Sarah’s life was devoted to her shared mission with Avraham to make the world a G-dly place by teaching people about Hashem. She was also fiercely protective of the welfare of her son Yitzchak, and the future of the nation that would issue forth from him. Each aspect of the Parsha is a fulfillment of her mission. The purchase of the Machpelah cave as a burial plot for Sarah, was the first formal foothold of the Jewish people into what would eventually become the land of Israel. Yitzchak’s marriage to Rivkah, the first Jewish marriage in history, heralded the beginning of our nation’s birth. Avraham’s passing, saw Yishmael defer to Yitzchak, thereby confirming Sarah’s prophetic insistence that Yishmael not be allowed to negatively influence her son. So, in actual fact, the entire Parsha is the life of Sarah, a life unhindered by her passing.

This weekend, Chabad Shluchim from around the world gather for our annual conference. Since I am unable to be there in person, in our era of virtual alternatives, I was able to benefit by watching the live stream of the meeting that began yesterday. I found it very uplifting that the theme of this year’s conference revolves around the mandate that the Rebbe gave us as his emissaries, the last time he addressed the conference in 1991. He declared that our task is now to prepare ourselves and the rest of the world (via our communities) for the coming redemption through Mashiach.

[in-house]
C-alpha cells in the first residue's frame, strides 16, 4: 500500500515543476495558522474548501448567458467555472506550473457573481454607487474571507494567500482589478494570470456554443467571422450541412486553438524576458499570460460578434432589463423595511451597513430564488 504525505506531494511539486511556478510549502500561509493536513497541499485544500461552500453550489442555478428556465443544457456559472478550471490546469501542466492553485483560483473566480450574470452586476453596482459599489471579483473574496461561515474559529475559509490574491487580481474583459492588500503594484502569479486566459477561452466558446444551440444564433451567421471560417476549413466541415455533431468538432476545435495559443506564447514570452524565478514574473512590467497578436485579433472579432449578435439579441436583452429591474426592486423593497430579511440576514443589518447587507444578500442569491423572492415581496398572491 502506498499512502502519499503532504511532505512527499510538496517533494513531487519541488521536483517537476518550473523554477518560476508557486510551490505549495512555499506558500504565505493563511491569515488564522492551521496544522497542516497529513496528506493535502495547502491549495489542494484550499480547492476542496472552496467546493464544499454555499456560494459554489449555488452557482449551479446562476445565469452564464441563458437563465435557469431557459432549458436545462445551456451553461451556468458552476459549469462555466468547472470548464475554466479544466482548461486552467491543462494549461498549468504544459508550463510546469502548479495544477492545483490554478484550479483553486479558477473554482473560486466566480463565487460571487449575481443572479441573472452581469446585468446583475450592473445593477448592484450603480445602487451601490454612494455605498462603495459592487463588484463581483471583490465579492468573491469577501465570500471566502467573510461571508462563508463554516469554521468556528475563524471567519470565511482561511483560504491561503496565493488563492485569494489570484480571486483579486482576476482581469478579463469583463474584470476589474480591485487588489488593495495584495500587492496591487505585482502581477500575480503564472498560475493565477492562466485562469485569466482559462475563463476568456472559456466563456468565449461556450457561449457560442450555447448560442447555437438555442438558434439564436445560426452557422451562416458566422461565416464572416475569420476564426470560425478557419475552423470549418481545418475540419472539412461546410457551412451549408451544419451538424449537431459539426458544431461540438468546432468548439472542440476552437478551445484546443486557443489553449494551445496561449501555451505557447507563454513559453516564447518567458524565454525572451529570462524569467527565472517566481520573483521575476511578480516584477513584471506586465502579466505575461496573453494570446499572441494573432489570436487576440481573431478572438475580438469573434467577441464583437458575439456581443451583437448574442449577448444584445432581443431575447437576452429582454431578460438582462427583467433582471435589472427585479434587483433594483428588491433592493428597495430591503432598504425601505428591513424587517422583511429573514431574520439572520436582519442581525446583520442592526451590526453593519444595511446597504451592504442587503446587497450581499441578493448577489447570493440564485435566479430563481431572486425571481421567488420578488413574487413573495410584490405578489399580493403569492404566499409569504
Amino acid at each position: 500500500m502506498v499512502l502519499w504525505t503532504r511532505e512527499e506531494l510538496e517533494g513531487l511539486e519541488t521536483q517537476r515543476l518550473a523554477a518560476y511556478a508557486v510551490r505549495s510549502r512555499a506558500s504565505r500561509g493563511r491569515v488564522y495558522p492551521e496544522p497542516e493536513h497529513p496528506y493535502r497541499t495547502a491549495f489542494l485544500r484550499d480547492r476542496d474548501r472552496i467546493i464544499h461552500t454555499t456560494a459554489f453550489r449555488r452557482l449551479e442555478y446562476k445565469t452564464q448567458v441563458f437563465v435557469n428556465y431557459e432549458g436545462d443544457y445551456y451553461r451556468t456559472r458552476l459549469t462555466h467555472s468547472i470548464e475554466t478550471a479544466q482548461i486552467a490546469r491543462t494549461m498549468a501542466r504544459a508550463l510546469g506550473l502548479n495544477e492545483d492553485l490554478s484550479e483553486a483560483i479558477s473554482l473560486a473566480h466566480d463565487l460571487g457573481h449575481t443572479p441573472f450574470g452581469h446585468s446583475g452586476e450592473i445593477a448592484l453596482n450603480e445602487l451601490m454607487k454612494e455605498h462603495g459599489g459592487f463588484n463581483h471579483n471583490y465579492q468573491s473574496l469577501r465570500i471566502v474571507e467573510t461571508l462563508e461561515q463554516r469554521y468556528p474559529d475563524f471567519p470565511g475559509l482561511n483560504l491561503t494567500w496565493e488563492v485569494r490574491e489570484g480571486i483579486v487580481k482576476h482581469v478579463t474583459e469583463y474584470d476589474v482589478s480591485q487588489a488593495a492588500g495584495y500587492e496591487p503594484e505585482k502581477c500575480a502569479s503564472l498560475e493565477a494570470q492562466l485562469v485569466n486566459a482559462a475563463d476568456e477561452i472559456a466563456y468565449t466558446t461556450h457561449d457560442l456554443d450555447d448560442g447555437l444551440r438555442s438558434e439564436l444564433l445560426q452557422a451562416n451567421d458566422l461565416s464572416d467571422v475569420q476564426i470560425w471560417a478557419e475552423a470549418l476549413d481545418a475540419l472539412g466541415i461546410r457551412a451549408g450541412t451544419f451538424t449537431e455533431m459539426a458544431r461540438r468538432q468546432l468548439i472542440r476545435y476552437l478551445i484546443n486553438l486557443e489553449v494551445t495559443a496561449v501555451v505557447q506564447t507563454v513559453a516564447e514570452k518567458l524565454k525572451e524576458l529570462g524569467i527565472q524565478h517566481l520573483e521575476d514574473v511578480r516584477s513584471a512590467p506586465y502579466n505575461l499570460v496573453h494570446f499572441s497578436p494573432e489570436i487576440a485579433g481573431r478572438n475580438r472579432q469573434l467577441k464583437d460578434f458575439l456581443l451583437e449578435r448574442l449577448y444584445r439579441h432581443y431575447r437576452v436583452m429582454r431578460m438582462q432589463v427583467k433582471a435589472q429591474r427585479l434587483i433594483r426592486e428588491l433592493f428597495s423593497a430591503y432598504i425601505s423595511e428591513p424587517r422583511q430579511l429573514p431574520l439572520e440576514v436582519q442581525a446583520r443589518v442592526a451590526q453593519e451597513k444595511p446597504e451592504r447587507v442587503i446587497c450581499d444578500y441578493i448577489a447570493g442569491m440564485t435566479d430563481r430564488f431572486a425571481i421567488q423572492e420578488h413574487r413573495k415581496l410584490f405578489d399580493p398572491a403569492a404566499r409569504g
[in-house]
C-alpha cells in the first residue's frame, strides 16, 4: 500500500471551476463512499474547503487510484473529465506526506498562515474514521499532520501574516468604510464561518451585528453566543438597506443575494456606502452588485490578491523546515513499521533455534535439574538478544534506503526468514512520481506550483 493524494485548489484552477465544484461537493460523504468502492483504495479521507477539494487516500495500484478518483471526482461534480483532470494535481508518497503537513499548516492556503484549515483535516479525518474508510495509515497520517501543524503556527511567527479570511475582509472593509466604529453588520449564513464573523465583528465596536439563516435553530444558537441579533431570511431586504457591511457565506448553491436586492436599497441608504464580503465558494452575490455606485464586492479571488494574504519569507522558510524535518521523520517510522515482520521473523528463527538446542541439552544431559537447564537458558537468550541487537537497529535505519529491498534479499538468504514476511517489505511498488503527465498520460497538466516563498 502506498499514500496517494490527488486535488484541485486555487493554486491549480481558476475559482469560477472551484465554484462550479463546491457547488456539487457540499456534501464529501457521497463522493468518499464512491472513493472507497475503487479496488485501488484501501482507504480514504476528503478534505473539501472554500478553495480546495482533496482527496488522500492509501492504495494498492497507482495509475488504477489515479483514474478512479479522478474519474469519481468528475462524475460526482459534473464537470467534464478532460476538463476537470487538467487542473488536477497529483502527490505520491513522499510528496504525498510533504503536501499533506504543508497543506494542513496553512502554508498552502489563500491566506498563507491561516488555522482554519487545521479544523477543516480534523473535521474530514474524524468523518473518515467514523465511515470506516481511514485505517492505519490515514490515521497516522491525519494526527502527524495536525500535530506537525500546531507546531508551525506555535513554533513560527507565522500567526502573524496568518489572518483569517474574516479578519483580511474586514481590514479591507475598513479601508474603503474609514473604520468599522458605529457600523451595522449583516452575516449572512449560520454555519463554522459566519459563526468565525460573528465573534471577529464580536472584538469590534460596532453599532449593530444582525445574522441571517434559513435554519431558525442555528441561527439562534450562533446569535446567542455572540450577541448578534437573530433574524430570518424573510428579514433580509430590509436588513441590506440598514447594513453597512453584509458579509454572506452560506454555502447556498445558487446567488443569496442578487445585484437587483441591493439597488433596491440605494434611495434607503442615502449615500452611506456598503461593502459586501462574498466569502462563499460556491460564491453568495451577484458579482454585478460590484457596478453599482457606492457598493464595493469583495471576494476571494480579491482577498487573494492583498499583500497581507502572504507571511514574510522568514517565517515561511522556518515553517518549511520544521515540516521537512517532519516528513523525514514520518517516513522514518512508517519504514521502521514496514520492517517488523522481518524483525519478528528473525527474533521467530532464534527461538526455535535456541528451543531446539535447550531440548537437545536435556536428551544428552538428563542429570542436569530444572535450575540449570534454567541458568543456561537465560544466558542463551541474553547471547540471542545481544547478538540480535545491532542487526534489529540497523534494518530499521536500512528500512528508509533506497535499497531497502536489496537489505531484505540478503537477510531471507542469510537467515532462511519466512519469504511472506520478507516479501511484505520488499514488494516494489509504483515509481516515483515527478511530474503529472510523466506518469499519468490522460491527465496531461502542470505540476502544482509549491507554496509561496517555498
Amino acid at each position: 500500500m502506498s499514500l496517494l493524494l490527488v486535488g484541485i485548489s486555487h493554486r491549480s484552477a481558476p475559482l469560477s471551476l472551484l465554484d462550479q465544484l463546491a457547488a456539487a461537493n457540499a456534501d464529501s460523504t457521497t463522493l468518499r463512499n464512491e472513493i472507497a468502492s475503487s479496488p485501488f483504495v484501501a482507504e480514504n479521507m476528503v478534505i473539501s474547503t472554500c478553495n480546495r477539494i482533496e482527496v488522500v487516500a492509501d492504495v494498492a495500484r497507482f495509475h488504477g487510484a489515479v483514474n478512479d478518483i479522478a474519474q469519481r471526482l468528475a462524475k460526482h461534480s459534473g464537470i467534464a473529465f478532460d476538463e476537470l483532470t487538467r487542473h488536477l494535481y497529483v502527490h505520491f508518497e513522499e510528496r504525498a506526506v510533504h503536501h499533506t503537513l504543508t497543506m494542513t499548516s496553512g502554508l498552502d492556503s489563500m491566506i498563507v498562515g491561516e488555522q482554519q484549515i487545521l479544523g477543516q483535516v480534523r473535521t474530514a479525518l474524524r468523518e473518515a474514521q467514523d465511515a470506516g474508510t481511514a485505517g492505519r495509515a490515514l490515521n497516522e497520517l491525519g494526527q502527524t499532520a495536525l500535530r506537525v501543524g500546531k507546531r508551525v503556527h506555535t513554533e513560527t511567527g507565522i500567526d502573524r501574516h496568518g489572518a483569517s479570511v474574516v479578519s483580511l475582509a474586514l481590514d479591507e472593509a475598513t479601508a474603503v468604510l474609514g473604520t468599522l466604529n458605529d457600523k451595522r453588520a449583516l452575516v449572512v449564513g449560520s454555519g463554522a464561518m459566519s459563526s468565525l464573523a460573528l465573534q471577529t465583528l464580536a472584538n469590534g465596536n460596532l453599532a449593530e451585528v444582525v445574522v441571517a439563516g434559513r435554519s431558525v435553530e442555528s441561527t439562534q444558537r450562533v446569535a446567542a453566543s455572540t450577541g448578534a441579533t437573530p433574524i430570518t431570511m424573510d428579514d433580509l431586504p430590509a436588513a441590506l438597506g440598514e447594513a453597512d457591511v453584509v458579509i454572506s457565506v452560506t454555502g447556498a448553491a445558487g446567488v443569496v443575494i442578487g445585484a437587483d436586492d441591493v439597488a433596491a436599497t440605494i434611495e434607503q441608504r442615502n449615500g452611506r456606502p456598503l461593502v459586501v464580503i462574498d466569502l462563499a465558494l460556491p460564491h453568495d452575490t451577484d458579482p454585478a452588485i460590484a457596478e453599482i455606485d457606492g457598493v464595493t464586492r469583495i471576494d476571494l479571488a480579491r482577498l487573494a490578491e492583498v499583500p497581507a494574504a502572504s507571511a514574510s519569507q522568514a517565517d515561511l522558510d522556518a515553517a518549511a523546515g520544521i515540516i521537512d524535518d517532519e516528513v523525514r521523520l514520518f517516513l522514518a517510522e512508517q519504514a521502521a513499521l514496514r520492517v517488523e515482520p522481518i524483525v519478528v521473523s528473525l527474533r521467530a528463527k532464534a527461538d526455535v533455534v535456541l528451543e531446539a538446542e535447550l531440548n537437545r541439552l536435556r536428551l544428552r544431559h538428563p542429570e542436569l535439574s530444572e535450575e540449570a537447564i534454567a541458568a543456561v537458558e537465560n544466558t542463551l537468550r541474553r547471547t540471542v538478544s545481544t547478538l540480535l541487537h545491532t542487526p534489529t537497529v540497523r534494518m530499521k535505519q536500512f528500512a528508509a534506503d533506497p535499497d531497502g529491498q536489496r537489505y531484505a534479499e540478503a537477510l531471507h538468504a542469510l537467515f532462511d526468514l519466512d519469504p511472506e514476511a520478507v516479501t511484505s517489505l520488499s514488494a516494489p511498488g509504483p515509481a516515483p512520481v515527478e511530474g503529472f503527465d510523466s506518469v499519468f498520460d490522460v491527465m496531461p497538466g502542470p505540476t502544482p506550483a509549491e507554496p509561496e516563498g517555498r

The energy with which the theme is infused this year might lead one to conclude that this is an idea that was just conceived in the last few months. Yet, it is a mandate from 30 years ago. In fact, this week marked the bitter milestone of 10,000 days since the 3rd of Tammuz, 1994, the day that the Rebbe’s physical presence was taken from us. But it is like Chayei Sarah – the life of Sarah, which continues and increases in strength through those who carry on her life’s mission. So too, the Rebbe’s mandate and leadership continues and increases through the work of those inspired by his teachings, with ever-expanding dedication and wonderous accomplishments.

May we merit the realization of this mission very soon with the complete and final Redemption!

Shabbat Shalom
Rabbi Mendel Rivkin

Connecting Everything With Love